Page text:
By Edward Crowson, Deputy Opinion Editor
The Vice-Chancellor is right to argue that University students who seriously break Covid guidelines should face swift disciplinary action.
This statement, along with recent government guidance and the implementation of the ‘rule of six’, means that rule-breaking University students will have a hard time avoiding disciplinary action.
These policies are both understandable and necessary. As students, we have no right to be exempt from rules that are there to keep the wider community safe. If anything, we should be monitored even more closely due to the potential risk we pose of spreading the virus around the country.
Clearly, the threat of disciplinary actions by Universities for those who break Covid-19 related rules is needed if we ever hope to prevent Universities from becoming the ‘care homes of the second wave’, as a spokesperson for the Academics’ Union UCU put it.
If university campuses became the new epicentres of infections, everyone would suffer. Students would be forced to isolate, further eroding our university experience.
University staff and their loved ones’ health would be put at risk. And the local businesses, who heavily rely on the University for survival, could cease to exist.
Disciplining students appears to be the only way the University can uphold its role as a responsible institution in the midst of a pandemic.
Despite this, the University should also be practical. It is now widely accepted that student life will have to change, with the incoming first years perhaps being the most affected.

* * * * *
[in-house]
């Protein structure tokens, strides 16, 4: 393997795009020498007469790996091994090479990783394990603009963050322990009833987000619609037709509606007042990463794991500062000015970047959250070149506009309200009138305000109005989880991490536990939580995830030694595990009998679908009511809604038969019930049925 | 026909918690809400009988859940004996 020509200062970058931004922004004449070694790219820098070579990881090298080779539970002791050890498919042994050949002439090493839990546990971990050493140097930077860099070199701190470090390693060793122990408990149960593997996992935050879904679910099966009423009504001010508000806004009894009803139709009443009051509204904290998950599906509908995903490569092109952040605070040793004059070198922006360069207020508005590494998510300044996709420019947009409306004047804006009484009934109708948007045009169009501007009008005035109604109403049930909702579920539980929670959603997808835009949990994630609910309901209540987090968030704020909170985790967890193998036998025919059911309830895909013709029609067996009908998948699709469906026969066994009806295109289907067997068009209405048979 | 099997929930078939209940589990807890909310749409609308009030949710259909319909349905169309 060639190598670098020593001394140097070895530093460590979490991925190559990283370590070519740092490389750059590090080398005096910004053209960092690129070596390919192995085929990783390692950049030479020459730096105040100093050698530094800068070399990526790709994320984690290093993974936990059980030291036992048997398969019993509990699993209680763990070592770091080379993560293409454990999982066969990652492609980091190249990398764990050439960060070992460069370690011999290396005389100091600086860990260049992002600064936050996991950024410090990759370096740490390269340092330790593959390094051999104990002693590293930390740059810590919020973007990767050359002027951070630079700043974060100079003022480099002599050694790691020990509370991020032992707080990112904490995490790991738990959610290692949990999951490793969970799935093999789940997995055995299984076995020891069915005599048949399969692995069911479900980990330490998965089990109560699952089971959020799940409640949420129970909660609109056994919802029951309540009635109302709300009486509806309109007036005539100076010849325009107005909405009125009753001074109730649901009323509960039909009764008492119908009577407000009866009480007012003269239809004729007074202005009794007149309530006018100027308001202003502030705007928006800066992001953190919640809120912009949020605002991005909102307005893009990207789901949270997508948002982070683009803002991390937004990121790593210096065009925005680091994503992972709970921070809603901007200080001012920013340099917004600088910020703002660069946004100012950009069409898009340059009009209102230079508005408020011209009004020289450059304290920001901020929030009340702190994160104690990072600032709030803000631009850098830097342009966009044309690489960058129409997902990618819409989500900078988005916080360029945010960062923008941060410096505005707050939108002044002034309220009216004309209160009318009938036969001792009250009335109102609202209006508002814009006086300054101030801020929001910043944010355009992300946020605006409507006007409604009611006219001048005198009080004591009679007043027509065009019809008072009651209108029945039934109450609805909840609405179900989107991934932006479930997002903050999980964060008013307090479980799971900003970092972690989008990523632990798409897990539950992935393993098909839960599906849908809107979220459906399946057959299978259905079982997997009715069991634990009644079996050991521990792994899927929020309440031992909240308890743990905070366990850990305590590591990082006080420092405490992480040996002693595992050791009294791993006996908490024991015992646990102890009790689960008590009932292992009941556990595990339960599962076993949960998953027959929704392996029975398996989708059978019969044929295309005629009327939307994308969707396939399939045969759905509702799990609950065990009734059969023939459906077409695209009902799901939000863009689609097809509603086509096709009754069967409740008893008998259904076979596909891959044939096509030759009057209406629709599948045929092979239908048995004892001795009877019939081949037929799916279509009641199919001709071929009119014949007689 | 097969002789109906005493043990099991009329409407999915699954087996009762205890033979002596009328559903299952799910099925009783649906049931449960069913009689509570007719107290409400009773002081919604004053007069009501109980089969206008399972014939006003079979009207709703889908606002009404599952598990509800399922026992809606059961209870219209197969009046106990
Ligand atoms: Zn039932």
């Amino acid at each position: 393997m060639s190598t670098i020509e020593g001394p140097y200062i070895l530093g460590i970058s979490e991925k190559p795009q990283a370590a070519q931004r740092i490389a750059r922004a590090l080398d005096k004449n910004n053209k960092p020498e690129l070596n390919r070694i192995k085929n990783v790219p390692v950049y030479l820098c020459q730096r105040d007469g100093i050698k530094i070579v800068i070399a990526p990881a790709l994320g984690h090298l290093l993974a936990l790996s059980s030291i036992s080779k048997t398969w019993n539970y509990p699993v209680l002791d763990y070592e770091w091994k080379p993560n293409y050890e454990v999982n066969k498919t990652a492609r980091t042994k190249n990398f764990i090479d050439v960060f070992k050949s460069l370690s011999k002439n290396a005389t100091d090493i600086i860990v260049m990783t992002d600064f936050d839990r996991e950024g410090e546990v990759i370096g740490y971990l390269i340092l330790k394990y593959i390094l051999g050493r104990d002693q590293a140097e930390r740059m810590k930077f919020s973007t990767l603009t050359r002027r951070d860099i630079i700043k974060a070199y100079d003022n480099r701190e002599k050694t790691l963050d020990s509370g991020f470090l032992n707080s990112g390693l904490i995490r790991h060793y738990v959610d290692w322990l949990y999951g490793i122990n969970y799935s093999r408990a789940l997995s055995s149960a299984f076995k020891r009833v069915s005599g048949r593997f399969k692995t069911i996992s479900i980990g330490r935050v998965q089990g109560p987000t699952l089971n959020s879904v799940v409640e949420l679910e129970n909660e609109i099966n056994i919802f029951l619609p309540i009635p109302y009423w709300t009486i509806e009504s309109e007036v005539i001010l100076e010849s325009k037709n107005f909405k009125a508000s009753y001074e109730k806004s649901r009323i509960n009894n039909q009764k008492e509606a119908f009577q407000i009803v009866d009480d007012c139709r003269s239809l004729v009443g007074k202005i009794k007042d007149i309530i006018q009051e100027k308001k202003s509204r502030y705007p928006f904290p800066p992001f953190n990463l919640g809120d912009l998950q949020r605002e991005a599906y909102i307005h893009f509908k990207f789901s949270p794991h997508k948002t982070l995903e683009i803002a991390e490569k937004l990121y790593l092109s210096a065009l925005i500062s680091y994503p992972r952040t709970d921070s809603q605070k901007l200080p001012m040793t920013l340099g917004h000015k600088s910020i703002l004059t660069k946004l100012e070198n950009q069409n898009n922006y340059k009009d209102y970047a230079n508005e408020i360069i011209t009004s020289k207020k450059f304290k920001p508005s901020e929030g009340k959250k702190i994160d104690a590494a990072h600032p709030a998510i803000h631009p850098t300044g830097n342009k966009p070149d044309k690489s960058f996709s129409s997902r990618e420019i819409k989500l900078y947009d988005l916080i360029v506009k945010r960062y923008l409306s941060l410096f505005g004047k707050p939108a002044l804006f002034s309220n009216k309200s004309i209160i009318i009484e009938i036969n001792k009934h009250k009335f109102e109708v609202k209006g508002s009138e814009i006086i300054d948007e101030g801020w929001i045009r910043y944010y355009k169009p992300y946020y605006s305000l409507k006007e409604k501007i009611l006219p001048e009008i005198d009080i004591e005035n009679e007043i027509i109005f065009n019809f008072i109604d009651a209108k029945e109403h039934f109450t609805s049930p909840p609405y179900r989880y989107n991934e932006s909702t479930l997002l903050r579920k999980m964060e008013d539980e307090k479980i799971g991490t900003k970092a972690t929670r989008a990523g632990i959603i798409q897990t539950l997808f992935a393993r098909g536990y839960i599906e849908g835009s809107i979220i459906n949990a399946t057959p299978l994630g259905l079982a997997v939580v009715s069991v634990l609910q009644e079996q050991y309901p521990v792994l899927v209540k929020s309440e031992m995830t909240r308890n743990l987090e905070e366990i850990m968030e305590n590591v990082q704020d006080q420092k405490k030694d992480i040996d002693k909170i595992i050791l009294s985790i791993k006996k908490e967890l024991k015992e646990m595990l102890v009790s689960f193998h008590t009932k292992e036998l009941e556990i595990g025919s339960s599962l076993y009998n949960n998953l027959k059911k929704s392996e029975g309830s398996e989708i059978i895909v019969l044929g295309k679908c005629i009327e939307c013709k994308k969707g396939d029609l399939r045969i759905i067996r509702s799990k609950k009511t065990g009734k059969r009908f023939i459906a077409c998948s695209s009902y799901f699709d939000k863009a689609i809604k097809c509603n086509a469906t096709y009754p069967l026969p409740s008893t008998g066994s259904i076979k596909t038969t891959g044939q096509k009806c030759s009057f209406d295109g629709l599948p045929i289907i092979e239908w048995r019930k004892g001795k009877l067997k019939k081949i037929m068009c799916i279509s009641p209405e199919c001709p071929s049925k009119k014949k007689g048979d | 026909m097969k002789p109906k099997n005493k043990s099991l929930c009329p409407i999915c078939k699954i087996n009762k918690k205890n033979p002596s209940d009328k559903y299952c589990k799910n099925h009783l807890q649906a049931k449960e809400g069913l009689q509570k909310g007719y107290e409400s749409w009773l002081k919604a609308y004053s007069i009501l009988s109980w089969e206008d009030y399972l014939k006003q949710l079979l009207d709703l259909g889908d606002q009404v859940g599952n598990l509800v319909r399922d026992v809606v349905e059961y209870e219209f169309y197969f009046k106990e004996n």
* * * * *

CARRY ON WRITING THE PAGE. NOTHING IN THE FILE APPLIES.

The University should provide first year students with an experience that prevents them from wanting to break any new Covid -19 related rules
Measures taken to protect first years, such as ‘social bubbles’, will allow the University to closely monitor their behaviour. This greater scrutiny will aid the University to suppress any rule breaking, increasing the likelihood of first years being disciplined.
Therefore, it seems only fair that the University should provide first year students with an experience that prevents them from wanting to break any new Covid -19 related rules.
An essential part of this would be for the University to provide funding and support for JCRs. Currently, JCRs are funded by a one-time fifty-pound payment that is taken from the initial rent of the new students.
A boost in funds from the University would enable JCRs to expand on their increasingly important role of entertaining first years beyond the initial Welcome Week, whilst encouraging students to adhere to social distancing in their bubbles.
The wellbeing of students remains an integral responsibility of the University
Additionally, the SU should perhaps organise for there to be more socially distanced spaces and activities where students can come together to enjoy their University experience.
These spaces would reduce disruption to student life whilst incentivising students to adhere to University regulations and the Government’s new ‘rule of six’.
Along with the social aspect of a socially distanced University experience, the wellbeing of students remains an integral responsibility of the University.
The National Union of Students has warned that many returning students face ‘anxiety, isolation and loneliness’ because of the new restrictions.
If the University is going to implement any form of discipline for students, it is only fair that it also ensures that its wellbeing services are adequate for what I’m sure will be a very stressful year for both returning and new students.
After all, it’s not realistic to think students will isolate themselves away from their peers if the University isn’t going to ensure their isolation is enjoyable and well-supported.
Featured Image: Epigram / Filiz Gurer
Do you think students should be disciplined for breaking social distancing rules?